no matter how we are dressed; no matter our age and/or gender; no matter how well we enunciate The King’s English;
    no matter how gently we speak or how we smile to “not appear sullen”; no matter how we “PEFORM THE UNSPOKEN

    A. Place your hands where the police can see them on the steering wheel;
    B. Move v-e-r-y s-l-o-w-l-y and avoid sudden or nervous moves;

    This is America.

      • Just want to add, that even for a very little-feared group, an older white woman – being pulled over by police is also scary, in that I don’t WANT an expensive speeding ticket, or ticket for some other violation that they noticed, but I may have cut a corner or missed. Being pulled over by police, is a bit like having to go to the dentist – I feel sorry for professionals in both professions, for nobody says, “Oh good, I have to deal with these people now!”

        I do believe there are other issues of major ignorance at play, across race, where policing is based on a culture that assumes (in over-exaggeration) broader antagonism, and one that expects no movement, dealing with a culture much more comfortable with movement, volume or expressive words, all being part of a conversation, not an op positional threat.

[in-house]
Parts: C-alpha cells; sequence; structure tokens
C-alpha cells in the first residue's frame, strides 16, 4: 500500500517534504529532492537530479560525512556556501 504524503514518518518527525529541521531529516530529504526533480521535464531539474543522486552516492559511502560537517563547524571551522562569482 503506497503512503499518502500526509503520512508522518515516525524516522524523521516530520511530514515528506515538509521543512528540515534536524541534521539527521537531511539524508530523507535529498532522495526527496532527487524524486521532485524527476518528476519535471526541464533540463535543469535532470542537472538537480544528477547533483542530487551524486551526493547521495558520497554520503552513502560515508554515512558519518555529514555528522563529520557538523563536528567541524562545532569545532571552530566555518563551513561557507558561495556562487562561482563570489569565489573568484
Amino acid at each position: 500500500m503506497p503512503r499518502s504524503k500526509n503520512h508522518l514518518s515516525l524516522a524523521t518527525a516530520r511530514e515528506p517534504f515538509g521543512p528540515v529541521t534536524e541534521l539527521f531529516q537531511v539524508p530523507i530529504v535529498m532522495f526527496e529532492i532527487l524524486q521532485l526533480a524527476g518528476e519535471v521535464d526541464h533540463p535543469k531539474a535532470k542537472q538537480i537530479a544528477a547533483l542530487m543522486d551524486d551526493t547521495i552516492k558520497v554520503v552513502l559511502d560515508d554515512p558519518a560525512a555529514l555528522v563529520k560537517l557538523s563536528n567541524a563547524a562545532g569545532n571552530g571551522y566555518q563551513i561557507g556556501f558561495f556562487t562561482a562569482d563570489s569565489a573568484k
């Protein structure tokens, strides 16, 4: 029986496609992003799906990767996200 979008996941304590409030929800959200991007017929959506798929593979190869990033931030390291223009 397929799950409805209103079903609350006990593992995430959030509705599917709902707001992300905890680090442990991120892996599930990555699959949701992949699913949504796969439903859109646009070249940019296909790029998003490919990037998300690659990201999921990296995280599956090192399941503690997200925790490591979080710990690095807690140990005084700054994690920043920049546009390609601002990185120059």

So,the worst that I fear with a police encounter, is a ticket expense that I did not plan for. I can only feel terrible for people of color and parents, who fear consequences which are so much worse, and irreparable.

        • I have a friend who was driving on a trip who got out of a ticket while driving her own Mercedes, explaining to the officer that she was taking her “boss lady’s” car to her and she would be very upset about a ticket. She didn’t get one, though she laughed initially, she got furious at the result of her little test.

        • she can “only” feel terrible…y’all pick up on that? thats the ONLY thing you can do? wake up my people…

      • Charity Dell

        ALEX–Unfortunately, you are correct! In many communities in America, you can be arrested and executed for:

        1. Driving While Native American (DWNA).
        2. Driving While Middle Eastern: (DWNE–or appearing to be);